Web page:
The Bengal cat is a stunning cat that has become a popular breed of choice when it comes to domestic cats. These stunning cats have a personality and appearance all of their own, resembling a small leopard, the Bengal cat is truly an exquisite pet desired by many people.
The Bengal cat is a newer breed of cat and, despite the name, finds its origins in the United States where it was first bred in the 1980s. The breed was developed in order to create a domestic breed that would have the appearance of a much larger cat, such as a tiger or cheetah. The breed remained almost exclusive to the USA until it was introduced into the United Kingdom in the 1990s, where it was not officially recognized as a breed until the mid-2000s, showing just how new the breed is.
This breed of cat is the only successful breed to have ever come from attempting to mate a domestic cat with a wild cat, a true innovation for the feline world. The breeder who came up with the idea was Jean S Mill who began the process back in the 1960s.
If you are considering becoming the proud owner of a Bengal cat or are simply interested in the beautiful breed, this article will give you all the imperative information from vets, hundreds of sources and our own experience with our Bengal cat, Coco, about Bengal cats.
What does a Bengal cat look like?
As we mentioned earlier, Bengal cats greatly resemble a miniature leopard with its distinct marking and colors. Bengals have circular markings and most have stripes around the front legs. Since the Bengal cat is a hybrid, it tends to be larger than other varieties of the domestic cat breeds, and can grow up to 70 centimeters tall (over 2 feet tall) and weigh anywhere up to 7kg (15 pounds).
The Bengal is a muscular and slender breed which is a trait, no doubt from its wild roots. The cats have a small head and very prominent cheekbones, adding to their unique aesthetic. The eyes tend to be mostly green or blue and are quite large in size for a domesticated animal.
These cats have a very dense, medium-length coat which is extremely soft to the touch. When they are kittens, the Bengal cat usually has a slightly longer coat which changes in length as the animal reaches adulthood.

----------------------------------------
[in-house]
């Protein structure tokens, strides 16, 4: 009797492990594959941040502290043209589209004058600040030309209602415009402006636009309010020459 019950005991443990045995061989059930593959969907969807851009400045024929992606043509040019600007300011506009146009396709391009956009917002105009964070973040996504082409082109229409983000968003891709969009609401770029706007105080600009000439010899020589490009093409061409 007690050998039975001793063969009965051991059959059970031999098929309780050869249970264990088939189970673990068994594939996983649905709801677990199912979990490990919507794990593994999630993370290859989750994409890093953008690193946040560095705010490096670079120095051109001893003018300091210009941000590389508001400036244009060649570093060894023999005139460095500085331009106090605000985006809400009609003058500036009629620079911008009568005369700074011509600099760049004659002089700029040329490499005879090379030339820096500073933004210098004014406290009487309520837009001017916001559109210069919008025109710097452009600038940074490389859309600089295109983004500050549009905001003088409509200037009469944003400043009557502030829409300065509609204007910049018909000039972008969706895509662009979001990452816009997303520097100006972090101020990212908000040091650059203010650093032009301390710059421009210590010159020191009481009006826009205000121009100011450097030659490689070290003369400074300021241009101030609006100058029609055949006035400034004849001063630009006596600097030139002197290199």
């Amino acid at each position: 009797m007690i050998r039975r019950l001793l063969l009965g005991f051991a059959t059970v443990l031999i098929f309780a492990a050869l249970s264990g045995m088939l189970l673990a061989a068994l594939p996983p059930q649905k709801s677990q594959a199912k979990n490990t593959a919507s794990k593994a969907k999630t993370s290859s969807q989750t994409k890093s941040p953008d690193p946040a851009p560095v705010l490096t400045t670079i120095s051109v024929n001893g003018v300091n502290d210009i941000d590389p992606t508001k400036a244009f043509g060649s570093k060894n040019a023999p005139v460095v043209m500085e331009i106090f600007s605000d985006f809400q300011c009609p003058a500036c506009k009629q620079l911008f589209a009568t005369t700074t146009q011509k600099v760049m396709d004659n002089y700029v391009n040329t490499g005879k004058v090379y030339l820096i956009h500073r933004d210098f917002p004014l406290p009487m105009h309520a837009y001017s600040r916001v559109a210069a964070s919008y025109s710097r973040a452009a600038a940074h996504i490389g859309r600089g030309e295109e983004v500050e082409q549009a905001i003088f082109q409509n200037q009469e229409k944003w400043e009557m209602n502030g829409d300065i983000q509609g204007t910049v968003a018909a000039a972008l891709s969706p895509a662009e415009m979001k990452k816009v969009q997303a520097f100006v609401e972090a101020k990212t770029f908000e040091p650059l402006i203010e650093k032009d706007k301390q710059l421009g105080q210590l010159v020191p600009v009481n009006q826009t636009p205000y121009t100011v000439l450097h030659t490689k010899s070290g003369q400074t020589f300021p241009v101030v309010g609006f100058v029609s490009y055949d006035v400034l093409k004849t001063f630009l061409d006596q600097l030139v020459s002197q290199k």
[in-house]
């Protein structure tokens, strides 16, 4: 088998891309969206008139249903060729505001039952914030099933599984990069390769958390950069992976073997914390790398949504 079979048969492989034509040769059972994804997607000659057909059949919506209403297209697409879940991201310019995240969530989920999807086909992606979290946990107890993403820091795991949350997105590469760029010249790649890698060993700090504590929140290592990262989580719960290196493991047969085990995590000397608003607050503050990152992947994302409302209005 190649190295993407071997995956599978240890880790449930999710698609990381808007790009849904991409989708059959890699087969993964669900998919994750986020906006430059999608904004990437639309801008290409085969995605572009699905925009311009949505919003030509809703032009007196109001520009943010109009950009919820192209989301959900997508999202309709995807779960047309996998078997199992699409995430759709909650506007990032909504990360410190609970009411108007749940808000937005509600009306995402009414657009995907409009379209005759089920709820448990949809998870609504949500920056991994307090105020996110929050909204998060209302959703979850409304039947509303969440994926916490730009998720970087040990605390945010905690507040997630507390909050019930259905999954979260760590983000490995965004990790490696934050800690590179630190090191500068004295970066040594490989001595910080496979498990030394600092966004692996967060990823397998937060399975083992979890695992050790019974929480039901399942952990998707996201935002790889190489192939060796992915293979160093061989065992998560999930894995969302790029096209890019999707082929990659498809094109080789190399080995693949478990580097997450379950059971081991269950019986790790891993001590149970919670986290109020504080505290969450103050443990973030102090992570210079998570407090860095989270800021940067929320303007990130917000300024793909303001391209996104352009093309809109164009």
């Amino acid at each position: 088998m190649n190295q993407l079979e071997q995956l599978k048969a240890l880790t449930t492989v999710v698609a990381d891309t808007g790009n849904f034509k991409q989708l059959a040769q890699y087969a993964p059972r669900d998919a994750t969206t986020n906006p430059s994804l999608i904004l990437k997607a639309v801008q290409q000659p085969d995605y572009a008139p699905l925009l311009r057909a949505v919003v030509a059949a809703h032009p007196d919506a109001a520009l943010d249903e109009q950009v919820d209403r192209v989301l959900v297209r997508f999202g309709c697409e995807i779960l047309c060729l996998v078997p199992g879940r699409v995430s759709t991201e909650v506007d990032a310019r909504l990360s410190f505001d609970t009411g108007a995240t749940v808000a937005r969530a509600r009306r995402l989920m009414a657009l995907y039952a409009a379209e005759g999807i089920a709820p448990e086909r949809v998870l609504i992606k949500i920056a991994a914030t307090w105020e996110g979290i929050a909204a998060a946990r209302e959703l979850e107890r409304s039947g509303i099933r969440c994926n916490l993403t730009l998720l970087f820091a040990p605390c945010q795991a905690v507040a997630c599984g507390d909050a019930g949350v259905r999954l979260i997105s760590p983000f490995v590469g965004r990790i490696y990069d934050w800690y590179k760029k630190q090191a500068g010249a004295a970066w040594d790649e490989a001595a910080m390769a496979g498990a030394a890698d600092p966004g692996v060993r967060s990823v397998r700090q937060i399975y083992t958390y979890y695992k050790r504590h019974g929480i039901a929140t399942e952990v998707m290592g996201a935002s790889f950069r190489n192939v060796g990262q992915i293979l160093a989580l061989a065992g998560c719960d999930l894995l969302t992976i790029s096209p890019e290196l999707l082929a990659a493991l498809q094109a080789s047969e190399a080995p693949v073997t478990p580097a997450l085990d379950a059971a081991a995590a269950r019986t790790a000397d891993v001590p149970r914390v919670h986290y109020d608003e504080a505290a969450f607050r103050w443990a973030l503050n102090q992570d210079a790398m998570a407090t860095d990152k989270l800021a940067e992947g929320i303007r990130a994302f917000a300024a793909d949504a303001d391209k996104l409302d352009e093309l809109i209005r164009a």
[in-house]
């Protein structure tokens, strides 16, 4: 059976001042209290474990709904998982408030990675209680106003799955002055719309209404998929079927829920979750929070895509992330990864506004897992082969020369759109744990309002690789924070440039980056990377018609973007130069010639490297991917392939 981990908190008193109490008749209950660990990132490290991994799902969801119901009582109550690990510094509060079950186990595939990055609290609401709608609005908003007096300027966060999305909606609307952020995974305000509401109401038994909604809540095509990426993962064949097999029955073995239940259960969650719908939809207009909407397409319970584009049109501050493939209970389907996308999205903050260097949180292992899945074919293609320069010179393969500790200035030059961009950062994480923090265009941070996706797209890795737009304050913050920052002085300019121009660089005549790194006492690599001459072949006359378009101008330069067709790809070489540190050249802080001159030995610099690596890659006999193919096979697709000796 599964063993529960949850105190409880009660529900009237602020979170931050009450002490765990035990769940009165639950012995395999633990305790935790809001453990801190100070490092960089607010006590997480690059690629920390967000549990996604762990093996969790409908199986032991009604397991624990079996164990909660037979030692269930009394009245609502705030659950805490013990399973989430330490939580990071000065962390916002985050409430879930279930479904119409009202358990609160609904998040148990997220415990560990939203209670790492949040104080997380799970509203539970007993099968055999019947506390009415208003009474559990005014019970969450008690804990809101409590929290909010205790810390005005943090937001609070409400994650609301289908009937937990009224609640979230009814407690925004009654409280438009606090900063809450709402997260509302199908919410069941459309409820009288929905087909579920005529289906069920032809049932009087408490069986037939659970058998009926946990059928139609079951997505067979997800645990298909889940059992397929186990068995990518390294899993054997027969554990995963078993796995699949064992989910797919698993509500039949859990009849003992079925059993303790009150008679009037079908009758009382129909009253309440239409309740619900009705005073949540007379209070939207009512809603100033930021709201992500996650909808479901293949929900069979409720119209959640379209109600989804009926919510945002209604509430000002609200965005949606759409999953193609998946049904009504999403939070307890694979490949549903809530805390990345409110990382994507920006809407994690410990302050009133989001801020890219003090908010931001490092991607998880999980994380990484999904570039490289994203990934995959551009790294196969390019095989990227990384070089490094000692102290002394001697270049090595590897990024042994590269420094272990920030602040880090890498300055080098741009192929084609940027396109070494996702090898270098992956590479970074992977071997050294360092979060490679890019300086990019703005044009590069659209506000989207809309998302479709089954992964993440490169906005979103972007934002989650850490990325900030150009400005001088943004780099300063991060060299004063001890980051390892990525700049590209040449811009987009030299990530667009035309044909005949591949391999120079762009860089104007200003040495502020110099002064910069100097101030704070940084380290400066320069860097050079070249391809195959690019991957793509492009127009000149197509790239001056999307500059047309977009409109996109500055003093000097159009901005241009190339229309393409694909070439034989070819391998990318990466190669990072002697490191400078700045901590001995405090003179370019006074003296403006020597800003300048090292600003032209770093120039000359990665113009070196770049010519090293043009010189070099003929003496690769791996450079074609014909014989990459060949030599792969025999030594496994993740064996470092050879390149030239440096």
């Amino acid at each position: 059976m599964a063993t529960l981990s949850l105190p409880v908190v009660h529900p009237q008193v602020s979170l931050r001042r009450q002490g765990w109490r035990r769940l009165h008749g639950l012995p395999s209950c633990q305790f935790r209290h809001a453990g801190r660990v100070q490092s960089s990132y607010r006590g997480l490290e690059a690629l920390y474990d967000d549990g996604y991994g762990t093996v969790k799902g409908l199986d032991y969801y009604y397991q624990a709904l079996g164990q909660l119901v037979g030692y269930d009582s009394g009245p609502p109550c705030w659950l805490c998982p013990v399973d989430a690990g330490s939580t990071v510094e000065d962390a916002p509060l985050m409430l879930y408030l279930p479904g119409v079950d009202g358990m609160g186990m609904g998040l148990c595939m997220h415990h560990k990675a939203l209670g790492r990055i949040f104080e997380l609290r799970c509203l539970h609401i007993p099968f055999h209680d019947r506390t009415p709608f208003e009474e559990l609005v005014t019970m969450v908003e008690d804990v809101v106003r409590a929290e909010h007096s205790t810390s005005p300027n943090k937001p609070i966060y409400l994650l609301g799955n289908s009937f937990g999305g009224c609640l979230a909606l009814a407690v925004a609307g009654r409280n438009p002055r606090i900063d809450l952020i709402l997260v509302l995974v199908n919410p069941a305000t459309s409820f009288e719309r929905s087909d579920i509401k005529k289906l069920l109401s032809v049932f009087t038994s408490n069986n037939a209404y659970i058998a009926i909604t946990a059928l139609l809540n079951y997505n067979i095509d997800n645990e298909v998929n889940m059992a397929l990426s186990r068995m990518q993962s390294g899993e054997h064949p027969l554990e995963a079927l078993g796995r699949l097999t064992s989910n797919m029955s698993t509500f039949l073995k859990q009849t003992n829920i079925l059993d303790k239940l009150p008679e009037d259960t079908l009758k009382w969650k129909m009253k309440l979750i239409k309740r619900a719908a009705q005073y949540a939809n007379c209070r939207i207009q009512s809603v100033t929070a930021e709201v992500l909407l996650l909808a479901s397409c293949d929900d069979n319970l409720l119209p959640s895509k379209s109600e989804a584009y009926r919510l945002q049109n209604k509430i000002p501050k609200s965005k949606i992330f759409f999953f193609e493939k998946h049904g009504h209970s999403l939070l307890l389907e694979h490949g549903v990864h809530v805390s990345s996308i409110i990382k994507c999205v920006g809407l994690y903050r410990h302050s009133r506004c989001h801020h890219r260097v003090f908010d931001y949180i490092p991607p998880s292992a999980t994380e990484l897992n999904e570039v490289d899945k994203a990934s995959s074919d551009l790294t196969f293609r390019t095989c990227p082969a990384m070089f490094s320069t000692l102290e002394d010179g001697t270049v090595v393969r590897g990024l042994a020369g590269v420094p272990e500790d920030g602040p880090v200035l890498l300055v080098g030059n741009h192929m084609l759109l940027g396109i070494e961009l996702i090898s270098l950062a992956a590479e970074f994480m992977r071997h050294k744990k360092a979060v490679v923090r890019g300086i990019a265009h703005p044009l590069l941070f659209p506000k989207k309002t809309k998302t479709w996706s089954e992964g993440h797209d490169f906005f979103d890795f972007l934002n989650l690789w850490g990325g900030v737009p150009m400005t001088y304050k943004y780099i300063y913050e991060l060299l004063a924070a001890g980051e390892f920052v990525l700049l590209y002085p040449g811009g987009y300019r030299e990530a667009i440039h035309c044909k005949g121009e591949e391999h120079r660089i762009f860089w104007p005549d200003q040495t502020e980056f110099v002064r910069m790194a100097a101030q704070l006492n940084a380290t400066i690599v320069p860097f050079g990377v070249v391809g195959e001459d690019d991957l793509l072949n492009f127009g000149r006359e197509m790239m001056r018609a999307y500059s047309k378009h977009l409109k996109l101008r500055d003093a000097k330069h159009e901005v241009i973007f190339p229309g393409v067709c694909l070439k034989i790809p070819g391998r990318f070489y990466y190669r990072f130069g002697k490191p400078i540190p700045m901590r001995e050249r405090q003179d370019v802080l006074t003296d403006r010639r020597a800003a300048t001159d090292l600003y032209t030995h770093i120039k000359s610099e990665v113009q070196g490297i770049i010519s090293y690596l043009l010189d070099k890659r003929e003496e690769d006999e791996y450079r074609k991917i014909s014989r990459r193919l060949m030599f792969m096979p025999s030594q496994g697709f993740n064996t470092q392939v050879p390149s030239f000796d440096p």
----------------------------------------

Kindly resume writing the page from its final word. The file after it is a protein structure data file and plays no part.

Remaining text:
Due to the way that they were bred, Bengal cats come with different categories of markings, some are officially recognized and others are not. The varieties are as follows:
Marbled Bengal cats
The markings on these Bengals closely relate to the tabby appearance of their domestic heritage. The patterns do not have any symmetrical traits and can come in a range of shades.
Spotted Bengal cats
Probably the most recognizable pattern of a Bengal is the spotted. These cats have markings of a spotted nature sometimes known as ‘rosettes.’ The spotted Bengal is the favorite in owners due to its leopard-like appearance.
Sparbled Bengal cats
Bengal cats who do not have either spotted or marbled markings fall into this category, and whilst it is not officially recognized in breeding, there are many cats within it.
Personality of a Bengal cat
As a domestic cat, the Bengal makes a wonderful companion for families and single people alike. They have a very loving nature yet can be extremely playful, and this playfulness does not dwindle as the cat gets older. This makes them great for families with older children who want to interact with an animal.
Bengal cats have the tendency to form a good bond with one human, and once this bond has been formed, they are very loyal pets. That being said, if there is more than one human within the home, the Bengal will be affectionate towards other people with whom it is familiar.
The Bengal cat is a very intelligent breed and therefore requires a lot of mental stimulation, it is important that owners of the breed have the time to dedicate to them. The breed is well known to learn quickly including taking on the knowledge of games such as fetch, which can be a delight for both cat and owner.
Surprisingly for a cat, the Bengal cat enjoys spending time in water and playing with it. This is certainly a unique trait for our feline friends. This is another aspect of the playful nature we mentioned previously. With this playfulness, comes a lot of energy and the Bengal cat enjoys constantly having something to do, they are a breed that will spend a lot of time dozing or lazing around. Giving your Bengal cat plenty of toys or cat towers is a great way to help them burn off their energy and is essential for times when you will not be in the home. However, this breed does not like to be left alone for long periods of time.
When considering other pets within the household, the Bengal cat will adapt well to being around other animals, it will even enjoy the added company. Provided that the other pet is receptive to the Bengal, it can be happily kept with a range of other animals.
Health and grooming
When taking on any animal it is vital that potential owners are aware of any health conditions associated with the pet, as well as being aware of general maintenance of the animal.
Common Bengal cat health conditions
As a rule of thumb, the Bengal cat is quite a healthy breed which usually does not require too much medical attention throughout its life. However, there have been some conditions which have been noted, some of these are:
- Nervous system disease called distal neuropathy. This is not fatal and usually corrects itself as the cat becomes older, since the onset is usually within the first year of the cat’s life.
- Hip dysplasia.
- Retinal atrophy, which is a condition affecting the eyes. This can get worse over time.
- Kneecap dislocation. Cases of this condition vary in severity but can be treated with surgery.
- A deformity that is known as the flat-chested kitten syndrome, but much like the distal neuropathy, will likely correct itself over time.